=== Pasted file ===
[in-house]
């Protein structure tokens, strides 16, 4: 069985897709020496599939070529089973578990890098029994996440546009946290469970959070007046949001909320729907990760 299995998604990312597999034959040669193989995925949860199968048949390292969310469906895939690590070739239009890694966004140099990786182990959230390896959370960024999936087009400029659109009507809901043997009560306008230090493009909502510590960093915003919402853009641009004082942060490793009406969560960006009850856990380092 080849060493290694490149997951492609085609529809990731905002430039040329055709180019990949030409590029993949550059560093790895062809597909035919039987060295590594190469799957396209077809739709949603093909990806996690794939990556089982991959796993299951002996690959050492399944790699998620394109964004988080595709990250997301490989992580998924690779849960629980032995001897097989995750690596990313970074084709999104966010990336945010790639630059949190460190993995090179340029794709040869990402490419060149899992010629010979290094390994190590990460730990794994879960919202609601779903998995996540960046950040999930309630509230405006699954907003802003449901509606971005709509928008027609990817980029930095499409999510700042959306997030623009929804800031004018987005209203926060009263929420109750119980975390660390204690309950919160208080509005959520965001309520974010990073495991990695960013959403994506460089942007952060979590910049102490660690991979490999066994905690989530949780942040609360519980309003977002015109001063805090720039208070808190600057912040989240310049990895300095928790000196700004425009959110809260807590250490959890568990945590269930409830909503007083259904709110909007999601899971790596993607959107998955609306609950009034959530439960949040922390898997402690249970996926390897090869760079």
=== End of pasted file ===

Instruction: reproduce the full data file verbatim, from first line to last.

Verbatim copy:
[in-house]
């Protein structure tokens, strides 16, 4: 069985897709020496599939070529089973578990890098029994996440546009946290469970959070007046949001909320729907990760 299995998604990312597999034959040669193989995925949860199968048949390292969310469906895939690590070739239009890694966004140099990786182990959230390896959370960024999936087009400029659109009507809901043997009560306008230090493009909502510590960093915003919402853009641009004082942060490793009406969560960006009850856990380092 080849060493290694490149997951492609085609529809990731905002430039040329055709180019990949030409590029993949550059560093790895062809597909035919039987060295590594190469799957396209077809739709949603093909990806996690794939990556089982991959796993299951002996690959050492399944790699998620394109964004988080595709990250997301490989992580998924690779849960629980032995001897097989995750690596990313970074084709999104966010990336945010790639630059949190460190993995090179340029794709040869990402490419060149899992010629010979290094390994190590990460730990794994879960919202609601779903998995996540960046950040999930309630509230405006699954907003802003449901509606971005709509928008027609990817980029930095499409999510700042959306997030623009929804800031004018987005209203926060009263929420109750119980975390660390204690309950919160208080509005959520965001309520974010990073495991990695960013959403994506460089942007952060979590910049102490660690991979490999066994905690989530949780942040609360519980309003977002015109001063805090720039208070808190600057912040989240310049990895300095928790000196700004425009959110809260807590250490959890568990945590269930409830909503007083259904709110909007999601899971790596993607959107998955609306609950009034959530439960949040922390898997402690249970996926390897090869760079």